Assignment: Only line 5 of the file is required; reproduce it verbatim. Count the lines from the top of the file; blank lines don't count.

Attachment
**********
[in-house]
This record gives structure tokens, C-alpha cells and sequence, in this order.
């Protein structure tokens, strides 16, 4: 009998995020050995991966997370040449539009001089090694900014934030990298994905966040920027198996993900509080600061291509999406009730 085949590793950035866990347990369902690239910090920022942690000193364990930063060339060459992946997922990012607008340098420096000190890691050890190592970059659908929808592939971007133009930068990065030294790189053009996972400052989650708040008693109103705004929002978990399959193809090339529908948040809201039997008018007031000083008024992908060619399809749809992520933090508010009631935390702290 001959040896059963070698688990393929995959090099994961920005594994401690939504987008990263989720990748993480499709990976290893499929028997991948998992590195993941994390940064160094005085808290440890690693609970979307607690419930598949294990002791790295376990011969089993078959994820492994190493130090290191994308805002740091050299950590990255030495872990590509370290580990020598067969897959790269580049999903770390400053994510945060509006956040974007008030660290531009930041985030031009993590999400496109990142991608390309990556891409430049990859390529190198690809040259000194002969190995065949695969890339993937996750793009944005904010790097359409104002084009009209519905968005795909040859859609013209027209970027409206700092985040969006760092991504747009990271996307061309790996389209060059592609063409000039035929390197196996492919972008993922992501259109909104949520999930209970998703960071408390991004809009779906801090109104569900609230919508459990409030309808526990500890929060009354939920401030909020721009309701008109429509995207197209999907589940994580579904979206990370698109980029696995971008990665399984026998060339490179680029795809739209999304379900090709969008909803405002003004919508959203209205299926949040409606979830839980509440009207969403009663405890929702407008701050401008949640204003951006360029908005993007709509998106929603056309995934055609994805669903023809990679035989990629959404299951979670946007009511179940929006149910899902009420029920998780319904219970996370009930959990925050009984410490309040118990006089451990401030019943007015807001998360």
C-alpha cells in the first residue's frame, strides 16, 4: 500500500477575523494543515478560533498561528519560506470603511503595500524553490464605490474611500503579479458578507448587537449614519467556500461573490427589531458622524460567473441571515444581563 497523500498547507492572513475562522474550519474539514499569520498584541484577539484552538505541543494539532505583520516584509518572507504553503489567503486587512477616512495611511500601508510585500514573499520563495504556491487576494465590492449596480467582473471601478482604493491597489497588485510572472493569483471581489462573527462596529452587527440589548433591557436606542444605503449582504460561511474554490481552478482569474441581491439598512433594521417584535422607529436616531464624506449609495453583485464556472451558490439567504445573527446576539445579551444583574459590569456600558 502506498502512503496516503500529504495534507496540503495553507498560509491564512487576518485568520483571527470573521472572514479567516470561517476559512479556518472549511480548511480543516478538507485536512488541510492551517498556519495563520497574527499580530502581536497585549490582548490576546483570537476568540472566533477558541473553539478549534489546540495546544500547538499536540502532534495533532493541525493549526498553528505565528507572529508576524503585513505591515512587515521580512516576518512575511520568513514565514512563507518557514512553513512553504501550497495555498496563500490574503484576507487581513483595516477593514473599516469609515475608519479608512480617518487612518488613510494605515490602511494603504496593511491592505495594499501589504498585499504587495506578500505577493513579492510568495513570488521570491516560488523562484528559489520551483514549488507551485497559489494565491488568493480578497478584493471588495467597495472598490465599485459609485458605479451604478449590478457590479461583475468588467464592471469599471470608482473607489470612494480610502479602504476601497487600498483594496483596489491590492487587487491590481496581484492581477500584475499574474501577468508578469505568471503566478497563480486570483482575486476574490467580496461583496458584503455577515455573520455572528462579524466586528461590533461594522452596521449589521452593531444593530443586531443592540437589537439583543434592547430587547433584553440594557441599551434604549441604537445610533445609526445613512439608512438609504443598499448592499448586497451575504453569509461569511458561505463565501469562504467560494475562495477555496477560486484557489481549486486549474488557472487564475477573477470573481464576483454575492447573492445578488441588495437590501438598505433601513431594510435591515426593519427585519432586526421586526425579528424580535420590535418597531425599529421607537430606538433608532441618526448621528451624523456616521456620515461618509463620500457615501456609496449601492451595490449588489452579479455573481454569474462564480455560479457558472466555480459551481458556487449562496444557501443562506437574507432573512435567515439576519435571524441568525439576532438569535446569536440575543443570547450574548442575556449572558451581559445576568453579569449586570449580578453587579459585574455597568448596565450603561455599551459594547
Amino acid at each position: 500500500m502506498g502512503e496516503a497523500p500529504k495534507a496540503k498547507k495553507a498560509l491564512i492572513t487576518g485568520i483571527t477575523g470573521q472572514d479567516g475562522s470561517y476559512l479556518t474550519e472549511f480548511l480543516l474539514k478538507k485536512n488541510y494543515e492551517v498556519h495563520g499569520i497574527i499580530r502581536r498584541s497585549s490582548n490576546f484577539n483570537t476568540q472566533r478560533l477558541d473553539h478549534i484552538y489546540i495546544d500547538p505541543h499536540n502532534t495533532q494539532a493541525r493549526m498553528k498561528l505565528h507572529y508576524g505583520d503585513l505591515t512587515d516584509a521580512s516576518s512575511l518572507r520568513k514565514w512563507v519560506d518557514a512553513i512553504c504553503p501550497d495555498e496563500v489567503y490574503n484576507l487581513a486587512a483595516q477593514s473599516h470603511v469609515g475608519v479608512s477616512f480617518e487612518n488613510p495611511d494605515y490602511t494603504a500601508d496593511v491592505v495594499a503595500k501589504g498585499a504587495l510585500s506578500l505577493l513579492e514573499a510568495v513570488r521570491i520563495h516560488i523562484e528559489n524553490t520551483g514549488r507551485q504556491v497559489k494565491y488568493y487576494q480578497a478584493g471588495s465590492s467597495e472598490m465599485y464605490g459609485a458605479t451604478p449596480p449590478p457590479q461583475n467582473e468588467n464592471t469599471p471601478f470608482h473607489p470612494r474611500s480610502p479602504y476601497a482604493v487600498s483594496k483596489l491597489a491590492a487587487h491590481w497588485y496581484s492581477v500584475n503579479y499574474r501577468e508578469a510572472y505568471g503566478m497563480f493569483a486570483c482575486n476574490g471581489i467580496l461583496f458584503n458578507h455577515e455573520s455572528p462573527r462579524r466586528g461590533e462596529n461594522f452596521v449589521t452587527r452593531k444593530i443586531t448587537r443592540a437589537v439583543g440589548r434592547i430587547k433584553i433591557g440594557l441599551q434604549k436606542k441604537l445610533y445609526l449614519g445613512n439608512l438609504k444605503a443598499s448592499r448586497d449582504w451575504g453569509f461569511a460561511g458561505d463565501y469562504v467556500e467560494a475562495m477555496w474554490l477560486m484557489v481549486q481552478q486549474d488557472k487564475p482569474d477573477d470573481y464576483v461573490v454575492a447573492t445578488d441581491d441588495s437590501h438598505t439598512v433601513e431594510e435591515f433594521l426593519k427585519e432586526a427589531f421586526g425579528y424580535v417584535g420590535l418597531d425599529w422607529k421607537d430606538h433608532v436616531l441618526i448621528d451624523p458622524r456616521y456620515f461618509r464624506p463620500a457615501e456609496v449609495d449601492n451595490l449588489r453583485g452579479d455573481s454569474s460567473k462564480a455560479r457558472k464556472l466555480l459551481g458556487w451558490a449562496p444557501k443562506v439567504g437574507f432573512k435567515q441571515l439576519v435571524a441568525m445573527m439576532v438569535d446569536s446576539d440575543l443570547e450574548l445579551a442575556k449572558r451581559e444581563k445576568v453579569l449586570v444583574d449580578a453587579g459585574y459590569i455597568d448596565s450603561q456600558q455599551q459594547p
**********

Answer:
Amino acid at each position: 500500500m502506498g502512503e496516503a497523500p500529504k495534507a496540503k498547507k495553507a498560509l491564512i492572513t487576518g485568520i483571527t477575523g470573521q472572514d479567516g475562522s470561517y476559512l479556518t474550519e472549511f480548511l480543516l474539514k478538507k485536512n488541510y494543515e492551517v498556519h495563520g499569520i497574527i499580530r502581536r498584541s497585549s490582548n490576546f484577539n483570537t476568540q472566533r478560533l477558541d473553539h478549534i484552538y489546540i495546544d500547538p505541543h499536540n502532534t495533532q494539532a493541525r493549526m498553528k498561528l505565528h507572529y508576524g505583520d503585513l505591515t512587515d516584509a521580512s516576518s512575511l518572507r520568513k514565514w512563507v519560506d518557514a512553513i512553504c504553503p501550497d495555498e496563500v489567503y490574503n484576507l487581513a486587512a483595516q477593514s473599516h470603511v469609515g475608519v479608512s477616512f480617518e487612518n488613510p495611511d494605515y490602511t494603504a500601508d496593511v491592505v495594499a503595500k501589504g498585499a504587495l510585500s506578500l505577493l513579492e514573499a510568495v513570488r521570491i520563495h516560488i523562484e528559489n524553490t520551483g514549488r507551485q504556491v497559489k494565491y488568493y487576494q480578497a478584493g471588495s465590492s467597495e472598490m465599485y464605490g459609485a458605479t451604478p449596480p449590478p457590479q461583475n467582473e468588467n464592471t469599471p471601478f470608482h473607489p470612494r474611500s480610502p479602504y476601497a482604493v487600498s483594496k483596489l491597489a491590492a487587487h491590481w497588485y496581484s492581477v500584475n503579479y499574474r501577468e508578469a510572472y505568471g503566478m497563480f493569483a486570483c482575486n476574490g471581489i467580496l461583496f458584503n458578507h455577515e455573520s455572528p462573527r462579524r466586528g461590533e462596529n461594522f452596521v449589521t452587527r452593531k444593530i443586531t448587537r443592540a437589537v439583543g440589548r434592547i430587547k433584553i433591557g440594557l441599551q434604549k436606542k441604537l445610533y445609526l449614519g445613512n439608512l438609504k444605503a443598499s448592499r448586497d449582504w451575504g453569509f461569511a460561511g458561505d463565501y469562504v467556500e467560494a475562495m477555496w474554490l477560486m484557489v481549486q481552478q486549474d488557472k487564475p482569474d477573477d470573481y464576483v461573490v454575492a447573492t445578488d441581491d441588495s437590501h438598505t439598512v433601513e431594510e435591515f433594521l426593519k427585519e432586526a427589531f421586526g425579528y424580535v417584535g420590535l418597531d425599529w422607529k421607537d430606538h433608532v436616531l441618526i448621528d451624523p458622524r456616521y456620515f461618509r464624506p463620500a457615501e456609496v449609495d449601492n451595490l449588489r453583485g452579479d455573481s454569474s460567473k462564480a455560479r457558472k464556472l466555480l459551481g458556487w451558490a449562496p444557501k443562506v439567504g437574507f432573512k435567515q441571515l439576519v435571524a441568525m445573527m439576532v438569535d446569536s446576539d440575543l443570547e450574548l445579551a442575556k449572558r451581559e444581563k445576568v453579569l449586570v444583574d449580578a453587579g459585574y459590569i455597568d448596565s450603561q456600558q455599551q459594547p